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 Post subject: Re: SS&G questions
PostPosted: Sun Jan 18, 2015 9:51 am 
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Joined: Sun Jul 20, 2014 4:10 pm
Posts: 10
Location: Texas and Kansas
Mark,
Thanks for posting your template/router technique in detail. Your post was a great help to me as I’m just starting my first SS&G.
I had already started my templates in Luann and can see how MDF would better.

My question is how do you keep the two pieces of the full size template in place (proper alignment)? I was going to splice them together with an overlay like a butt joint maybe with small bolts or screws. Also thought about positioning the two pieces with the QA 2 drawing and fastening the template to the table to hold it in place. Thanks again for clearing up some template/router questions I’ve been contemplating.

Andy

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 Post subject: Re: SS&G questions
PostPosted: Sun Jan 18, 2015 9:28 pm 
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Joined: Mon Aug 04, 2008 12:01 am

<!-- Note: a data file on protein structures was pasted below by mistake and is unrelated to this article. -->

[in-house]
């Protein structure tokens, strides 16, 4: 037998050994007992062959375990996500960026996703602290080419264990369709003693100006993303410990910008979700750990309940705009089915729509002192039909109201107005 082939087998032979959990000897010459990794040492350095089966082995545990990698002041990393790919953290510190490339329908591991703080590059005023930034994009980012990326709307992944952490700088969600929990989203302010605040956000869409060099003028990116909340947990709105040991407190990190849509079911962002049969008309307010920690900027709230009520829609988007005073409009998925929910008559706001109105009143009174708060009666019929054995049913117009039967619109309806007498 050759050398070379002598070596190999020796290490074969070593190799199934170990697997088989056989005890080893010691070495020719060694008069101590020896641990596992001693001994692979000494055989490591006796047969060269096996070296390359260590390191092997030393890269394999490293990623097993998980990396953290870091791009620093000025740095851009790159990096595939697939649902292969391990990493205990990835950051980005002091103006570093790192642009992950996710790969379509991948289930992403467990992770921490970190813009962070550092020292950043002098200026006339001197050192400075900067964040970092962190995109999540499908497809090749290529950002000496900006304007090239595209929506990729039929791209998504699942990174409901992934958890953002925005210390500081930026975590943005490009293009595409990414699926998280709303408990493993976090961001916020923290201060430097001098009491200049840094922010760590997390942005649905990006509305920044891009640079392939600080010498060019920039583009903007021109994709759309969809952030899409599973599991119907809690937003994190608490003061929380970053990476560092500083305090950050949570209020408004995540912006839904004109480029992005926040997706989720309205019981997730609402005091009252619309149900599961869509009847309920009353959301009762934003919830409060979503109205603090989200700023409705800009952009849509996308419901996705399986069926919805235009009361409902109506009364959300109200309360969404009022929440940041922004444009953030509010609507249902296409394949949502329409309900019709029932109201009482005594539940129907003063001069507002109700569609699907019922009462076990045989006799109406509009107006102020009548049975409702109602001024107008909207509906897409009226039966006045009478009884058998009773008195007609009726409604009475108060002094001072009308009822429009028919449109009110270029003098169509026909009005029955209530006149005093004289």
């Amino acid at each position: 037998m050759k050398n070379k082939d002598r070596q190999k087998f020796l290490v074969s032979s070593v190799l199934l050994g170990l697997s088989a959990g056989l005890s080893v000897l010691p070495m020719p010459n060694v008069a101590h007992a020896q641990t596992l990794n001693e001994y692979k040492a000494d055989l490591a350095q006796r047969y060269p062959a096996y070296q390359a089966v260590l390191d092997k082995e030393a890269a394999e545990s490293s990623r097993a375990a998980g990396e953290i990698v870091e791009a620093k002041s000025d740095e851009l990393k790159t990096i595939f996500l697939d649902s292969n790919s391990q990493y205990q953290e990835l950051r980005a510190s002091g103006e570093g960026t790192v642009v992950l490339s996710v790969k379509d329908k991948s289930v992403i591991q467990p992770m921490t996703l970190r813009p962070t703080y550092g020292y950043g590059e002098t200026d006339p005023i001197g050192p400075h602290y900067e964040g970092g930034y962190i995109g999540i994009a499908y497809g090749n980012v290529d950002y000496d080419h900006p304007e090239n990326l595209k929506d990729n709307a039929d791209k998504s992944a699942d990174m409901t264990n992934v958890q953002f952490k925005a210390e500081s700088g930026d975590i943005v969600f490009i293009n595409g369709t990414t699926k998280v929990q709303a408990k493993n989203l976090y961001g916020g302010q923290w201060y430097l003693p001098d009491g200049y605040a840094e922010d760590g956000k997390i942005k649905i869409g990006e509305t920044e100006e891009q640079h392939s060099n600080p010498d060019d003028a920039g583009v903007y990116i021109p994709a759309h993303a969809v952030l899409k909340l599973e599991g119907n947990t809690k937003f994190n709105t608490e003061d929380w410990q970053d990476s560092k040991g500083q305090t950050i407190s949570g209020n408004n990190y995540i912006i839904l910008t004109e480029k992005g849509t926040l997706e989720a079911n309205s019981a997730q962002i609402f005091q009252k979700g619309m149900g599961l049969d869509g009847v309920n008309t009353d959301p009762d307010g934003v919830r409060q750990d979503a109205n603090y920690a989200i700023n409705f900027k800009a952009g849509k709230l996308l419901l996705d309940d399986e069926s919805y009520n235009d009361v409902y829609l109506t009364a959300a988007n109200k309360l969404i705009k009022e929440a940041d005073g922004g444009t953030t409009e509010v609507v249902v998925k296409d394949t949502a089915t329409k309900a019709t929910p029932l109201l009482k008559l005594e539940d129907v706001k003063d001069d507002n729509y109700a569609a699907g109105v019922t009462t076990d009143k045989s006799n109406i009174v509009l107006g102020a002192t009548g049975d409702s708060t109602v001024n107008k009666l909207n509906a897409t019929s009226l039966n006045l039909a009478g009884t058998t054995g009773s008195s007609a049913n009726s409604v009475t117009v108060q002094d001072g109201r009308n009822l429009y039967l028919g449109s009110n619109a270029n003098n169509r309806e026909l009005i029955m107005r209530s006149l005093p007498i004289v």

Posts: 464
Location: Portland, Oregon
oldbuffpilot wrote:
Mark,
Thanks for posting your template/router technique in detail. Your post was a great help to me as I’m just starting my first SS&G.
I had already started my templates in Luann and can see how MDF would better.

My question is how do you keep the two pieces of the full size template in place (proper alignment)? I was going to splice them together with an overlay like a butt joint maybe with small bolts or screws. Also thought about positioning the two pieces with the QA 2 drawing and fastening the template to the table to hold it in place. Thanks again for clearing up some template/router questions I’ve been contemplating.

Andy


When I have built mine, I used oriented strand board - due to its price - for the templates. I butt-jointed them just like the plans called for making sure to use the QA measurements, then screwed them to a long 2 X 4 to hold the proper shape. I strip out the rough shape of the template, remove this "rough" strip panel and run it through the planer to smooth it out and remove the excess glue. Afterwards I apply fiber class cloth to the side that will be the interior, and upon curing, I reattach it to the template. Then, I use the flush cut bit to trim the panel to size. On the first boat I built with panels of strips, sometimes the router would cause strips to split along the edge, particularly at the pointy end of a panel. This is why I started glassing the interior of the panels. Also, I find the interior to be a pain to glass, this way I only need to glass with 4 inch strips over the interior joints. Also, if you start with 1/4 inch strips and plane the panels down to 3/16 of an inch, you just dropped the weight of the wood in your boat 25 %. :)